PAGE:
Life & Culture

The robot surgeon will see you now

Robots are revolutionising surgery for conditions including tumours of the tongue, throat and voice box.


Surgeons have developed advanced techniques using robots to improve patient outcomes without compromising on surgical standards of care, writes Paul Stimpson, consultant ENT/head and neck surgeon at Highgate Private Hospital, north London. Many surgical specialities have benefited, including urology, gynaecology, cardiothoracic surgery and gastrointestinal surgery.


Head and neck diseases may be complex and have significant effects on normal function, such as speech and swallowing.

In the past, tumours of the back of the tongue, throat and voice box were difficult to access for the surgeon. In some cases, patients required very large operations to gain safe access to the tumours and completely remove them.

This often led to a lengthy hospital stay and prolonged recovery time, with long-term speech and swallowing problems.

Using a robotic system to access throat tumours via the mouth (transoral robotic surgery, or TORS) enables safe access with excellent vision and may remove the need for large incisions through the neck and face.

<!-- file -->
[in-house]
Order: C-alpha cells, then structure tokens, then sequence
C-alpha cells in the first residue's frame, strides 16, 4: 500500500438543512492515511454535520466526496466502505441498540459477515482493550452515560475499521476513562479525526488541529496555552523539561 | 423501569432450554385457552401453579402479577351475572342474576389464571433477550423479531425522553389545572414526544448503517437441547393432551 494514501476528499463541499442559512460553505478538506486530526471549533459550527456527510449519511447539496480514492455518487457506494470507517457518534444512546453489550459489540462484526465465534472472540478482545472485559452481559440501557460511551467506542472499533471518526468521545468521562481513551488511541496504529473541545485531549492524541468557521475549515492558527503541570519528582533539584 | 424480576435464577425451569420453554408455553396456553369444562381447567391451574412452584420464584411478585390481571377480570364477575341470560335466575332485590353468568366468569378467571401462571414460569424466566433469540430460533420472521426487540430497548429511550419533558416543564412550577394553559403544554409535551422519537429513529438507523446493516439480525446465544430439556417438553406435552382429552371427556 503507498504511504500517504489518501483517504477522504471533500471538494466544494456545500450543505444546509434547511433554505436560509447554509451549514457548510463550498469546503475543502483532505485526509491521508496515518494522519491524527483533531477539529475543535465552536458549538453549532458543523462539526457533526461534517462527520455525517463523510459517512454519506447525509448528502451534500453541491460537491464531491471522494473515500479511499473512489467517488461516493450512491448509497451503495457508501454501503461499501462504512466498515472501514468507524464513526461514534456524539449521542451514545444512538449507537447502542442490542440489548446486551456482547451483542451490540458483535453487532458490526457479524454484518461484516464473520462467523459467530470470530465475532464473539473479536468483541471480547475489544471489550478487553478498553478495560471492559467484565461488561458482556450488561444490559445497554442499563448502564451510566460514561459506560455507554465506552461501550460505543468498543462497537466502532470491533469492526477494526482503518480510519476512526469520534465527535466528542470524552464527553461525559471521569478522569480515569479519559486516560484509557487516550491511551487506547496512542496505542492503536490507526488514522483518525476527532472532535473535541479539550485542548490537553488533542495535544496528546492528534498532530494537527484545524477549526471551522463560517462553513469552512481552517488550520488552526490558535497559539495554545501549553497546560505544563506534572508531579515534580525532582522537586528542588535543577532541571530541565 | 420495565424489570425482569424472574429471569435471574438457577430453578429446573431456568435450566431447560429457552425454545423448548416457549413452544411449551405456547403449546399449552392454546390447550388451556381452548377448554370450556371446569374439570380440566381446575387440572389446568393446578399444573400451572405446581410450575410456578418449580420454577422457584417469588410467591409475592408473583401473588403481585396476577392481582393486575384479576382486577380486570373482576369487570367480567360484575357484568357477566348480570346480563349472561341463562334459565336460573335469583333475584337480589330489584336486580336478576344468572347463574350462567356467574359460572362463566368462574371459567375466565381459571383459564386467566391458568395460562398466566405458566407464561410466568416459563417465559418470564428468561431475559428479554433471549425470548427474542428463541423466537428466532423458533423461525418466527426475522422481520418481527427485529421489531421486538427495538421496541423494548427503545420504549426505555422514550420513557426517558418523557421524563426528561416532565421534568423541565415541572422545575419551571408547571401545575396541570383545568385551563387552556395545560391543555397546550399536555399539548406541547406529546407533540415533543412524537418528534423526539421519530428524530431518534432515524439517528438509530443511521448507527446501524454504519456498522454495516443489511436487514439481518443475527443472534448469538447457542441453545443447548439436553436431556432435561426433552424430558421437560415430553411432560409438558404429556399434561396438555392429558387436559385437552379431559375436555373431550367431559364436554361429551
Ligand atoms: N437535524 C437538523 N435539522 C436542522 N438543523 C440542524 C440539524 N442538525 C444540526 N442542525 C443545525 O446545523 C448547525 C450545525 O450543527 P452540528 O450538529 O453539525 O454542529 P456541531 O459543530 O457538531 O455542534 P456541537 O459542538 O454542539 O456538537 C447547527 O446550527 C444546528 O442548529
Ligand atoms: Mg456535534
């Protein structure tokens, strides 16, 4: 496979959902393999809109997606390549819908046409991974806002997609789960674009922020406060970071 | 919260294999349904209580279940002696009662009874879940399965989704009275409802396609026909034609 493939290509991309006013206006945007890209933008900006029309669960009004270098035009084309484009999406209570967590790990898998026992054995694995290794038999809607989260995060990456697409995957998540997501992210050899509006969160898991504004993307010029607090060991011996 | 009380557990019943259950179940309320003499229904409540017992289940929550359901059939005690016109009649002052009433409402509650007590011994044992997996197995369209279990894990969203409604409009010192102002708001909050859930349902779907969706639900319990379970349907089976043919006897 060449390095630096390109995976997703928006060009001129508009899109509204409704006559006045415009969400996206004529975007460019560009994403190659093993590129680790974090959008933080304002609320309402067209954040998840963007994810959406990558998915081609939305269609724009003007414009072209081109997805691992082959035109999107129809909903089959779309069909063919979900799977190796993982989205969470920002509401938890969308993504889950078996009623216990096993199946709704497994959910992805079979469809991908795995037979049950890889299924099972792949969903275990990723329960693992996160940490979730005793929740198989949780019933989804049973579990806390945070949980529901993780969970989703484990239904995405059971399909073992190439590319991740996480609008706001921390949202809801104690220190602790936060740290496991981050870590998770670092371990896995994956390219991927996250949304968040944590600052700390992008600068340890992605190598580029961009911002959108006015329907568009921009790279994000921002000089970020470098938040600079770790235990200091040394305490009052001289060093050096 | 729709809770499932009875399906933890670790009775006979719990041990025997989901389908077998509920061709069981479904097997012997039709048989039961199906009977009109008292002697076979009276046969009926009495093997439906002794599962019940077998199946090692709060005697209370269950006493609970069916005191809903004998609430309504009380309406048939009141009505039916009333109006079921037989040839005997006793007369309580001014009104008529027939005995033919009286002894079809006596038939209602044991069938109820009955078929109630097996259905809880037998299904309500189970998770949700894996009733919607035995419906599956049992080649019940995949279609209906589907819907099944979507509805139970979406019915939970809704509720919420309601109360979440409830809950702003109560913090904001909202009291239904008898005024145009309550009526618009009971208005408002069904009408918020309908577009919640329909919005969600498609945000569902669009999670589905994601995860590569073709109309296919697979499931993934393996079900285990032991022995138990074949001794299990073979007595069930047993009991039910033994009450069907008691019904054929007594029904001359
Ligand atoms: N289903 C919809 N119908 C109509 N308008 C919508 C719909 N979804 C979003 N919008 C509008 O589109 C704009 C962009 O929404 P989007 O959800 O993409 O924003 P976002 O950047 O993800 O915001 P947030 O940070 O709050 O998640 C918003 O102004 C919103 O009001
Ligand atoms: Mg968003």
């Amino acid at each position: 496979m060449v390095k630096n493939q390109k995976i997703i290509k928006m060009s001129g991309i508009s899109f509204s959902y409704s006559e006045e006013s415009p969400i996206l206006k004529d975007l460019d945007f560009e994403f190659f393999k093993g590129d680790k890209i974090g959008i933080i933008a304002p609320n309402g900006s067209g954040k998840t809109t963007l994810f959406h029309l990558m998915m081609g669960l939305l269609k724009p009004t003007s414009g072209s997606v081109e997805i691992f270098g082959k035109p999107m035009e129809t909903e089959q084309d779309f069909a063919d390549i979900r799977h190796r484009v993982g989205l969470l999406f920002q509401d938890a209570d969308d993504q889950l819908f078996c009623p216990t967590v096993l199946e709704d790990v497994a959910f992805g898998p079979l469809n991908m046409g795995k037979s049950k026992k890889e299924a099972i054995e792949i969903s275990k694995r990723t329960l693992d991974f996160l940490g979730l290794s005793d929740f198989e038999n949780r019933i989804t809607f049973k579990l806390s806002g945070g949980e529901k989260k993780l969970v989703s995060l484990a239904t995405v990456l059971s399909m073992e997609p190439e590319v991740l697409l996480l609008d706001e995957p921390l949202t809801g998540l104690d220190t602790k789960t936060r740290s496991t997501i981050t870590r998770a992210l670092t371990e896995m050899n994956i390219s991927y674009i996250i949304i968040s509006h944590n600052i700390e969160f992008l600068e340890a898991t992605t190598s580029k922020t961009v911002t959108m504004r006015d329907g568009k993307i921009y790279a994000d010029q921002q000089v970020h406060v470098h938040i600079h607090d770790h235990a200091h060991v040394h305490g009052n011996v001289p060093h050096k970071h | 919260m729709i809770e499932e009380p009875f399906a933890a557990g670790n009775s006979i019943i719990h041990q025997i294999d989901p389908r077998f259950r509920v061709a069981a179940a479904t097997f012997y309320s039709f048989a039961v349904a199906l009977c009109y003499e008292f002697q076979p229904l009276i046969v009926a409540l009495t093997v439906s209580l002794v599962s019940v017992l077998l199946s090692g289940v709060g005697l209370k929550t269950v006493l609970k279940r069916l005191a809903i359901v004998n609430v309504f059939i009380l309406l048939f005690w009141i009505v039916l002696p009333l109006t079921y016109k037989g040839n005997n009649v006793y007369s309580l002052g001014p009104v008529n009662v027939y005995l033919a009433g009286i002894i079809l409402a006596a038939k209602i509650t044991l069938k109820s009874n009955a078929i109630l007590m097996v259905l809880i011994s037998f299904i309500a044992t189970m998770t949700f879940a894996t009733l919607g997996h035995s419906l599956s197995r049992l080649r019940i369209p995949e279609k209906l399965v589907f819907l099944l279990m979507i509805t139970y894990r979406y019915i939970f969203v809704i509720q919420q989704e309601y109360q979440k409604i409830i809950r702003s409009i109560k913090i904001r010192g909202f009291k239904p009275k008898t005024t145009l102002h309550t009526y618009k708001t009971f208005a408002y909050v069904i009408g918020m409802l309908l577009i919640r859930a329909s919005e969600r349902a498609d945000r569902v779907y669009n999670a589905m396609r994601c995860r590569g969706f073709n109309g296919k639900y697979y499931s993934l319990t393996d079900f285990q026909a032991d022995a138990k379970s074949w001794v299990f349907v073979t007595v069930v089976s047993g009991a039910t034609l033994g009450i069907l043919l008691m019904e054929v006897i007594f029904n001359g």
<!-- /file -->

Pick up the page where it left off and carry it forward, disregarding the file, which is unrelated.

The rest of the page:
Not all tumours are suitable, however and sometimes large operations are still required, or non-surgical treatment such as radiotherapy (with or without chemotherapy) may be offered instead.


So a robot does my op?

Your surgeon is still a human being. The robot is controlled at all stages by an expert surgeon, via a console in the operating theatre, adjacent to the robot. The robot is essentially a very advanced tool to help the surgeon get a better view in tight spaces.


Is TORS offered in the UK?

The first TORS procedures took place in America but the technique has been adopted across the world. The results are excellent for selected tumours and research is ongoing regarding expanding its application. In the UK, several centres have started using TORS. It is available in London and your surgeon will be able to advise you on your suitability for a robotic procedure.


What next?

Robotic surgery is here to stay. In the head and neck, it has already been used for “scarless” thyroid procedures, snoring surgery and airway management. It is likely applications will grow. With more 
expertise in these novel treatment strategies, it is hoped patient outcomes will continue to improve.

Share via

Want more from the JC?

To continue reading, we just need a few details...

Want more from
the JC?

To continue reading, we just
need a few details...

Get the best news and views from across the Jewish world Get subscriber-only offers from our partners Subscribe to get access to our e-paper and archive